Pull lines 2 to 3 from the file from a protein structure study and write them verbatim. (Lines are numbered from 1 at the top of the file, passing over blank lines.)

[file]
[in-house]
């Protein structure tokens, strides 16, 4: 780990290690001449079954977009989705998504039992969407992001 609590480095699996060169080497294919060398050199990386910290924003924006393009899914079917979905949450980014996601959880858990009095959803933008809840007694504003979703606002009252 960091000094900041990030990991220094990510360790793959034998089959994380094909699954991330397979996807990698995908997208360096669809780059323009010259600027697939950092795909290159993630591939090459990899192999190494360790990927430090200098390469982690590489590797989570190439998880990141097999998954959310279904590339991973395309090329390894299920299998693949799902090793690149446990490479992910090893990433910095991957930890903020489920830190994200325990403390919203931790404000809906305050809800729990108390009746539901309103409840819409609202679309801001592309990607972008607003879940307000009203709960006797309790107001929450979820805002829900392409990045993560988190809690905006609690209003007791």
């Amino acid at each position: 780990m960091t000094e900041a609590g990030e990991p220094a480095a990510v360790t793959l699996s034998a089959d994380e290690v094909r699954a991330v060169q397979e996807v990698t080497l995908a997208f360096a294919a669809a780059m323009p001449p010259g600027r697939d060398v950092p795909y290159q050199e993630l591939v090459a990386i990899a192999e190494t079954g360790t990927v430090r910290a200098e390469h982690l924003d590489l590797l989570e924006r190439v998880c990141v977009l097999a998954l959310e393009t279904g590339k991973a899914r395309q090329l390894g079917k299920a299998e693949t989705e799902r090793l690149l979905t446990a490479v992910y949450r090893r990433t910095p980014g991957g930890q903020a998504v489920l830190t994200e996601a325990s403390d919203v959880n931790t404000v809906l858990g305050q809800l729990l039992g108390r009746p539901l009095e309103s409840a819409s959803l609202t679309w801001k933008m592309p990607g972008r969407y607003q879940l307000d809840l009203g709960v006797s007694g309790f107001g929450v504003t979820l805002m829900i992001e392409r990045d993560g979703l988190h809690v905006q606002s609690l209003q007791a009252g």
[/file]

């Protein structure tokens, strides 16, 4: 780990290690001449079954977009989705998504039992969407992001 609590480095699996060169080497294919060398050199990386910290924003924006393009899914079917979905949450980014996601959880858990009095959803933008809840007694504003979703606002009252 960091000094900041990030990991220094990510360790793959034998089959994380094909699954991330397979996807990698995908997208360096669809780059323009010259600027697939950092795909290159993630591939090459990899192999190494360790990927430090200098390469982690590489590797989570190439998880990141097999998954959310279904590339991973395309090329390894299920299998693949799902090793690149446990490479992910090893990433910095991957930890903020489920830190994200325990403390919203931790404000809906305050809800729990108390009746539901309103409840819409609202679309801001592309990607972008607003879940307000009203709960006797309790107001929450979820805002829900392409990045993560988190809690905006609690209003007791």
């Amino acid at each position: 780990m960091t000094e900041a609590g990030e990991p220094a480095a990510v360790t793959l699996s034998a089959d994380e290690v094909r699954a991330v060169q397979e996807v990698t080497l995908a997208f360096a294919a669809a780059m323009p001449p010259g600027r697939d060398v950092p795909y290159q050199e993630l591939v090459a990386i990899a192999e190494t079954g360790t990927v430090r910290a200098e390469h982690l924003d590489l590797l989570e924006r190439v998880c990141v977009l097999a998954l959310e393009t279904g590339k991973a899914r395309q090329l390894g079917k299920a299998e693949t989705e799902r090793l690149l979905t446990a490479v992910y949450r090893r990433t910095p980014g991957g930890q903020a998504v489920l830190t994200e996601a325990s403390d919203v959880n931790t404000v809906l858990g305050q809800l729990l039992g108390r009746p539901l009095e309103s409840a819409s959803l609202t679309w801001k933008m592309p990607g972008r969407y607003q879940l307000d809840l009203g709960v006797s007694g309790f107001g929450v504003t979820l805002m829900i992001e392409r990045d993560g979703l988190h809690v905006q606002s609690l209003q007791a009252g």